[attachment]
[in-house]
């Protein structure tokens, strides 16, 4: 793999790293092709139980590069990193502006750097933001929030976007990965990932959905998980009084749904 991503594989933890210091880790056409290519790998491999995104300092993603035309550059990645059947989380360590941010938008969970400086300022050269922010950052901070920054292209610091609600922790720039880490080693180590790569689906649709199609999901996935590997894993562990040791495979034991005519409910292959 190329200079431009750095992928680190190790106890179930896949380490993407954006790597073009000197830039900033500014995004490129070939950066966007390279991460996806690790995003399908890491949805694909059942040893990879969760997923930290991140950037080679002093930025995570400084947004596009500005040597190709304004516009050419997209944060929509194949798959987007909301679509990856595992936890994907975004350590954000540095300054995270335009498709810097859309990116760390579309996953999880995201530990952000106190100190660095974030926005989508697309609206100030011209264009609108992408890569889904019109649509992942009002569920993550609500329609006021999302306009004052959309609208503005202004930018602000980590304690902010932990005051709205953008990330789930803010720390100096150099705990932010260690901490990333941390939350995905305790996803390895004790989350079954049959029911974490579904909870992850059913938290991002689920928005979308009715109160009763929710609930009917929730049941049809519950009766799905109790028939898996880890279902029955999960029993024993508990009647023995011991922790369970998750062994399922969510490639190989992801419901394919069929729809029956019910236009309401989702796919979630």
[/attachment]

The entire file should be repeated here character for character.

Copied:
[in-house]
């Protein structure tokens, strides 16, 4: 793999790293092709139980590069990193502006750097933001929030976007990965990932959905998980009084749904 991503594989933890210091880790056409290519790998491999995104300092993603035309550059990645059947989380360590941010938008969970400086300022050269922010950052901070920054292209610091609600922790720039880490080693180590790569689906649709199609999901996935590997894993562990040791495979034991005519409910292959 190329200079431009750095992928680190190790106890179930896949380490993407954006790597073009000197830039900033500014995004490129070939950066966007390279991460996806690790995003399908890491949805694909059942040893990879969760997923930290991140950037080679002093930025995570400084947004596009500005040597190709304004516009050419997209944060929509194949798959987007909301679509990856595992936890994907975004350590954000540095300054995270335009498709810097859309990116760390579309996953999880995201530990952000106190100190660095974030926005989508697309609206100030011209264009609108992408890569889904019109649509992942009002569920993550609500329609006021999302306009004052959309609208503005202004930018602000980590304690902010932990005051709205953008990330789930803010720390100096150099705990932010260690901490990333941390939350995905305790996803390895004790989350079954049959029911974490579904909870992850059913938290991002689920928005979308009715109160009763929710609930009917929730049941049809519950009766799905109790028939898996880890279902029955999960029993024993508990009647023995011991922790369970998750062994399922969510490639190989992801419901394919069929729809029956019910236009309401989702796919979630």